Santos, Michael (Gerard) 1964-
Santos, Michael (Gerard) 1964-
PERSONAL: Born January 15, 1964, in Anaheim, CA; son of Julio A. (a contractor) and Frances G. (a homemaker; maiden name, Lopez-Sierra) Santos; married Gail R. Dowsett, March 18, 1987 (divorced, 1989); married Carole A. Goodwin (a nurse), June 24, 2003. Ethnicity: "Hispanic." Education: Mercer University, B.A., 1992; Hofstra University, M.A., 1995. Politics: Libertarian Religion: Christian Hobbies and other interests: Public speaking, distance running, chess.
ADDRESSES: Home—2405 Northwest 100th St., Seattle, WA 98177. Office—10115 Greenwood Ave. N., PMB 184, Seattle, WA 98133. Agent—Schiavone Literary Agency, 3671 Hudson Manor Terr., Suite 11H, Bronx, NY 10463. E-mail—[email protected]
CAREER: Writer. Incarcerated, 1987-2013.
What If I Go to Prison? American Professional Services, 2003.
Profiles from Prison: Adjusting to Life behind Bars, Praeger Publishers (Westport, CT), 2003.
About Prison, Wadsworth Group (Belmont, CA), 2004.
Living in Prison: The Vicious Circle, St. Martin's Press (New York, NY), in press.
Contributor to books.
WORK IN PROGRESS: A research project, "In What Ways Do Inmate-Staff Relations Influence Inmate Preparations for Leading Law-abiding, Contributing Lives upon Release?"
SIDELIGHTS: Michael Santos told CA: "In 1987, when I was twenty-three, I was arrested and charged with crimes related to the distribution of cocaine. Although I had never been incarcerated before, and neither weapons nor violence were a part of the crimes for which I was convicted, I received a sentence of forty-five years. The prospect of spending so much of my life in prison required that I educate myself, develop skills that would help me reach out and reconcile with society. I needed to learn how to express myself through the written word.
"Had I not committed myself to developing skills as a writer, I would have sacrificed my mind as well as my body to this lengthy prison sentence. I had been a mediocre student in high school, and I lacked a firm grasp of writing mechanics. By developing the craft, however, I realized that I could reach beyond the fences and walls, that I could connect with people outside prison, that I could bring meaning to my life by contributing to the lives of others through my work. This became my motivation for writing.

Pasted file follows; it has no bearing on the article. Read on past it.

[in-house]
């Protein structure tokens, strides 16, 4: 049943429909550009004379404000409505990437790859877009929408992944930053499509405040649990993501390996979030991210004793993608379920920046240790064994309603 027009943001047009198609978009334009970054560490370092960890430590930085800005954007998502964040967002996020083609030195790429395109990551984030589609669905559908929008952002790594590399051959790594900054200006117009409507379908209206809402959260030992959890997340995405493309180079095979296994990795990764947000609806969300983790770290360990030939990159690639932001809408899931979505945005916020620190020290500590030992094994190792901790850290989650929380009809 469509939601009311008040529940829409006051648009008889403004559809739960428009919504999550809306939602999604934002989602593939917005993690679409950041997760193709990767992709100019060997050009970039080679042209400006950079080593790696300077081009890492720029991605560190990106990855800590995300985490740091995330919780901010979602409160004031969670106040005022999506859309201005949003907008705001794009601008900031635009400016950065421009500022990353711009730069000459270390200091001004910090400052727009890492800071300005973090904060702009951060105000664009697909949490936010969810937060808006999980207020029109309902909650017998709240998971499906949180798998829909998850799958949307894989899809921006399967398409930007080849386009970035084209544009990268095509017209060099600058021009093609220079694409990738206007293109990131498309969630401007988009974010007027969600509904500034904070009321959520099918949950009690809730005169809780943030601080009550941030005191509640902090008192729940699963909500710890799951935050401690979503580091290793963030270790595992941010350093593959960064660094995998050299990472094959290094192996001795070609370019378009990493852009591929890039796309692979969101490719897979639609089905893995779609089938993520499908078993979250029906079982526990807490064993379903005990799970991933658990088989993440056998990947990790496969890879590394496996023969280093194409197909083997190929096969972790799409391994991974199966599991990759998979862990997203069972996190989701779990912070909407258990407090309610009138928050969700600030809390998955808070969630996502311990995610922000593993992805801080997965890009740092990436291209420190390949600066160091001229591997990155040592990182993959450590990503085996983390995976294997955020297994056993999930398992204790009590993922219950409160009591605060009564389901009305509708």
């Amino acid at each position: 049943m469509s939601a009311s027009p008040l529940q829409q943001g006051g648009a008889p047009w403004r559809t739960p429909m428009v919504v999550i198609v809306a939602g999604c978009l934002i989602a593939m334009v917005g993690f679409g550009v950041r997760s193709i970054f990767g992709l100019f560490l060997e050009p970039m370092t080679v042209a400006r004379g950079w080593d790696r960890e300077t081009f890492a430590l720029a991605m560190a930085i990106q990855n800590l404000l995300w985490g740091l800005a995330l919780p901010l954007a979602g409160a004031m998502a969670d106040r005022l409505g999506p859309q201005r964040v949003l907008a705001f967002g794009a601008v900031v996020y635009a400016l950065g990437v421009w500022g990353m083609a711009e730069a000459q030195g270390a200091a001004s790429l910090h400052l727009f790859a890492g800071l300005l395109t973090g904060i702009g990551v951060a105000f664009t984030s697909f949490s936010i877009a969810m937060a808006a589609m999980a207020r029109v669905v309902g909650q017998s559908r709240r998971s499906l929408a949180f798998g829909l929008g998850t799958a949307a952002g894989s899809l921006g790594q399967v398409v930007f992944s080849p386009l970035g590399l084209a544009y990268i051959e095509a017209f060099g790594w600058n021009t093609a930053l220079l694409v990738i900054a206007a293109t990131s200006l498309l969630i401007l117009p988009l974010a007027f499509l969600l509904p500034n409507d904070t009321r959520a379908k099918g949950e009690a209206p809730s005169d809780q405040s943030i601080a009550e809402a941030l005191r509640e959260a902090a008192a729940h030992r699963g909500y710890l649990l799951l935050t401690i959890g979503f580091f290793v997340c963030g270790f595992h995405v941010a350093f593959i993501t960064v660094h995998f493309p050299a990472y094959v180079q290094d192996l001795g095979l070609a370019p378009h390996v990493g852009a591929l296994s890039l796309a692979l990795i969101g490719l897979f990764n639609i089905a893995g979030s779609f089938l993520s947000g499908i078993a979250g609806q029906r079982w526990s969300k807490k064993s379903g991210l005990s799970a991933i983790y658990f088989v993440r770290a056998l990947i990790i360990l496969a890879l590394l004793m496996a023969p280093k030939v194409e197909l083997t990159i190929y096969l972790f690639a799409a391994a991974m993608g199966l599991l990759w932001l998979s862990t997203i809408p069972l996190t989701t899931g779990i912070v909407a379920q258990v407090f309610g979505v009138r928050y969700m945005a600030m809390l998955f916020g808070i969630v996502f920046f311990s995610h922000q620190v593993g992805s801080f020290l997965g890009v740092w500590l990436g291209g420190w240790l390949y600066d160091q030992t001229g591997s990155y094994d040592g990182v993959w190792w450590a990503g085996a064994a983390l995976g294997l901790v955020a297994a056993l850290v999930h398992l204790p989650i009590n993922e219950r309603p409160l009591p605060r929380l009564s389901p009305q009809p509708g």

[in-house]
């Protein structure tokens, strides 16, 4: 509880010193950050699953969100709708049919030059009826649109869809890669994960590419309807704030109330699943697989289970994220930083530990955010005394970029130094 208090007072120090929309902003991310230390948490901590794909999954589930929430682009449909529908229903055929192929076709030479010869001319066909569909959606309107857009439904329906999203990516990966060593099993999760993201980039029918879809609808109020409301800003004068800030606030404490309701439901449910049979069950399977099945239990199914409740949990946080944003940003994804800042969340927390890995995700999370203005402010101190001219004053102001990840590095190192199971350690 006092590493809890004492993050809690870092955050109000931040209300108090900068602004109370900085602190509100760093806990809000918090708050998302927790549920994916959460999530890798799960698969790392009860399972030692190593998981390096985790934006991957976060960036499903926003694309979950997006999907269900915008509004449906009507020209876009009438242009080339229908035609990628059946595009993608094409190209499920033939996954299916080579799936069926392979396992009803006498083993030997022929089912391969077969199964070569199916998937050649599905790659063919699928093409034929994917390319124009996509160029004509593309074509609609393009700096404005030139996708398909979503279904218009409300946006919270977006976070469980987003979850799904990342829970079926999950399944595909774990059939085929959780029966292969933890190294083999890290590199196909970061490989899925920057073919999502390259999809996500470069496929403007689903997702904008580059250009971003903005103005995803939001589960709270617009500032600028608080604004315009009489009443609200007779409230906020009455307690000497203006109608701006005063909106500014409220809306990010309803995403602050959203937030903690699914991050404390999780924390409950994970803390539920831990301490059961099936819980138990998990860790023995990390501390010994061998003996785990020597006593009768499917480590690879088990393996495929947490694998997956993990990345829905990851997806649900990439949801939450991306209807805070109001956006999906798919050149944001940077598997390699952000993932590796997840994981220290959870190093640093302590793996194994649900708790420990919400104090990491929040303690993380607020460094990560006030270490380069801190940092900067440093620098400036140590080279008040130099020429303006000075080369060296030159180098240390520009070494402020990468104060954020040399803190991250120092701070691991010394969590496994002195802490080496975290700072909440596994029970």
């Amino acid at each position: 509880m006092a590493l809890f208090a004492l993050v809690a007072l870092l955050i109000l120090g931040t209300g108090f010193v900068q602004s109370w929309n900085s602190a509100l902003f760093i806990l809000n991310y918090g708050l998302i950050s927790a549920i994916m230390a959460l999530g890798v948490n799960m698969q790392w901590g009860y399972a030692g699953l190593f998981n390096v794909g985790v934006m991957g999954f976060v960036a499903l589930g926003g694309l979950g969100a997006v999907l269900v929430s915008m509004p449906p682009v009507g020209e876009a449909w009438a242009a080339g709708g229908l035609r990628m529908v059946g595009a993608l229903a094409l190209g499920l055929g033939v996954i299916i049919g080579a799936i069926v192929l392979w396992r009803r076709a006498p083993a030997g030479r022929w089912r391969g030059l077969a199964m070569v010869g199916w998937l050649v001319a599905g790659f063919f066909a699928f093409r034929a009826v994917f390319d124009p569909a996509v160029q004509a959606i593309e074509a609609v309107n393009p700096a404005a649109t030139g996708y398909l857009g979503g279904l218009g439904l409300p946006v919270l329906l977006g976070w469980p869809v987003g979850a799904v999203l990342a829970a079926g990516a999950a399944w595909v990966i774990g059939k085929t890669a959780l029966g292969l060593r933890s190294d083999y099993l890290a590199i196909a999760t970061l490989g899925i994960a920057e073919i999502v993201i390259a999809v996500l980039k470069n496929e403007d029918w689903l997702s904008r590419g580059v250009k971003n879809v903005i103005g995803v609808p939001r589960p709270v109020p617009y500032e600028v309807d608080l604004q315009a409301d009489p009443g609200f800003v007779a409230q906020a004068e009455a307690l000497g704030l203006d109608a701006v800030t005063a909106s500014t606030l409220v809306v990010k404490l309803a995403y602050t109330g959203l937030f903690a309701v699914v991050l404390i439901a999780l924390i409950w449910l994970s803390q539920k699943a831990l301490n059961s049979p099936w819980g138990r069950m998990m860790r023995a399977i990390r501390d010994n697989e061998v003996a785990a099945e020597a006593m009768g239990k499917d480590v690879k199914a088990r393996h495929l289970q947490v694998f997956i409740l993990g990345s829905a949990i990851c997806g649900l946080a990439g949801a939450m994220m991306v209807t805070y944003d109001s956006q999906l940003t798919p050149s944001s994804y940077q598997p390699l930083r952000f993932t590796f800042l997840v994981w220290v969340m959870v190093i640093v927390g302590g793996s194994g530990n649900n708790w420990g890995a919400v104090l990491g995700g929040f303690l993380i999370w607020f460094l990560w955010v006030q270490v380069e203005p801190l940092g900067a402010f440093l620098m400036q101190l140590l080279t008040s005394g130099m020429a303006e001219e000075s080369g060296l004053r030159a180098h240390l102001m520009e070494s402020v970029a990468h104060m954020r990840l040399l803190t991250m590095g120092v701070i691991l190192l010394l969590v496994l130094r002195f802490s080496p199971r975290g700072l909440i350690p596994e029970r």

"As a prisoner, I hoped to help others understand prisons, the people they hold, and strategies for growing through confinement. While earning my educational credentials, I began writing to academics with hopes of developing a network of support. Some of the people with whom I developed a correspondence included leading writers on the subject of corrections. They invited me to contribute articles and chapters to books they were writing. Through those projects I developed a taste for publishing my work. It helped open new relationships for me. As a prisoner, those relationships nourished my life.
"Professor George Cole introduced me to Sabra Horne, a senior editor at Wadsworth, the leading producer of criminal justice textbooks. Sabra gave me an opportunity to bring About Prison, the first book I wrote, to market. Soon thereafter I brought Profiles from Prison: Adjusting to Life behind Bars and then What If I Go to Prison? to market through other publishers. Through writing I found feelings of being more than a prisoner. The responses I received from those who read my work helped me transcend these prison boundaries and join American communities.
"I continue to write about the prison experience because this is the world I have come to know. I do not have access to word processors or the tools of modern technology. I sometimes struggle to find a room with quiet. To overcome the challenges of confinement, I rise by four o'clock each morning and write when others sleep. I always write by longhand, usually with the aid of a tiny book-light to illuminate the page. After drafts and rewrites, I type my work, then send it home to my wife, Carole, who retypes the work in a digital format for easy distribution. It is a laborious process, but one that I find both therapeutic and rewarding. Writing is a solace for me, an escape from the struggles wrought by confinement."
BIOGRAPHICAL AND CRITICAL SOURCES:
Michael Santos Home Page, http://www.michaelsantos.net (December 6, 2004).